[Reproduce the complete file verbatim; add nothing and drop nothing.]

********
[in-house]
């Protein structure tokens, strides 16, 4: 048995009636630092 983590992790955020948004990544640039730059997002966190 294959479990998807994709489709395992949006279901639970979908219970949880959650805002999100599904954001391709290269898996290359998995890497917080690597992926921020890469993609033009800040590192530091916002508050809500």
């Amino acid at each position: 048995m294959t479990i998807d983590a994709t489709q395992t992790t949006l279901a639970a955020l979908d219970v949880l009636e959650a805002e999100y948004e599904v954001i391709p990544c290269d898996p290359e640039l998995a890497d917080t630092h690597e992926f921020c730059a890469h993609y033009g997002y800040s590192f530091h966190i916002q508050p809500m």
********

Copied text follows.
[in-house]
């Protein structure tokens, strides 16, 4: 048995009636630092 983590992790955020948004990544640039730059997002966190 294959479990998807994709489709395992949006279901639970979908219970949880959650805002999100599904954001391709290269898996290359998995890497917080690597992926921020890469993609033009800040590192530091916002508050809500």
């Amino acid at each position: 048995m294959t479990i998807d983590a994709t489709q395992t992790t949006l279901a639970a955020l979908d219970v949880l009636e959650a805002e999100y948004e599904v954001i391709p990544c290269d898996p290359e640039l998995a890497d917080t630092h690597e992926f921020c730059a890469h993609y033009g997002y800040s590192f530091h966190i916002q508050p809500m």